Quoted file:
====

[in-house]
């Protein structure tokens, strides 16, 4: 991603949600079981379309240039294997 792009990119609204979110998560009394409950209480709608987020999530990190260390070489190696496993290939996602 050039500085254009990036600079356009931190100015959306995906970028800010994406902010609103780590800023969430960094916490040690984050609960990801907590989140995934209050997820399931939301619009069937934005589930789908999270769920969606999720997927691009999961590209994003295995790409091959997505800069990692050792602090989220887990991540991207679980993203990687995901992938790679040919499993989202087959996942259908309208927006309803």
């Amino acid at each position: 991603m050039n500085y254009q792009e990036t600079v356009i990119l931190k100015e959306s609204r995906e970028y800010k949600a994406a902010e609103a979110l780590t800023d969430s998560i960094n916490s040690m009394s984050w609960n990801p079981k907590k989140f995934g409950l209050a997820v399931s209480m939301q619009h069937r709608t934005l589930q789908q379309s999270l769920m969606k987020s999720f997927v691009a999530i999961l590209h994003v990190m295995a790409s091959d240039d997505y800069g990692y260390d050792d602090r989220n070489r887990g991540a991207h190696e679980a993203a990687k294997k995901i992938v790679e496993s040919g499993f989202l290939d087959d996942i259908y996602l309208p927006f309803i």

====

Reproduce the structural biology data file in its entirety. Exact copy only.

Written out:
[in-house]
């Protein structure tokens, strides 16, 4: 991603949600079981379309240039294997 792009990119609204979110998560009394409950209480709608987020999530990190260390070489190696496993290939996602 050039500085254009990036600079356009931190100015959306995906970028800010994406902010609103780590800023969430960094916490040690984050609960990801907590989140995934209050997820399931939301619009069937934005589930789908999270769920969606999720997927691009999961590209994003295995790409091959997505800069990692050792602090989220887990991540991207679980993203990687995901992938790679040919499993989202087959996942259908309208927006309803």
């Amino acid at each position: 991603m050039n500085y254009q792009e990036t600079v356009i990119l931190k100015e959306s609204r995906e970028y800010k949600a994406a902010e609103a979110l780590t800023d969430s998560i960094n916490s040690m009394s984050w609960n990801p079981k907590k989140f995934g409950l209050a997820v399931s209480m939301q619009h069937r709608t934005l589930q789908q379309s999270l769920m969606k987020s999720f997927v691009a999530i999961l590209h994003v990190m295995a790409s091959d240039d997505y800069g990692y260390d050792d602090r989220n070489r887990g991540a991207h190696e679980a993203a990687k294997k995901i992938v790679e496993s040919g499993f989202l290939d087959d996942i259908y996602l309208p927006f309803i």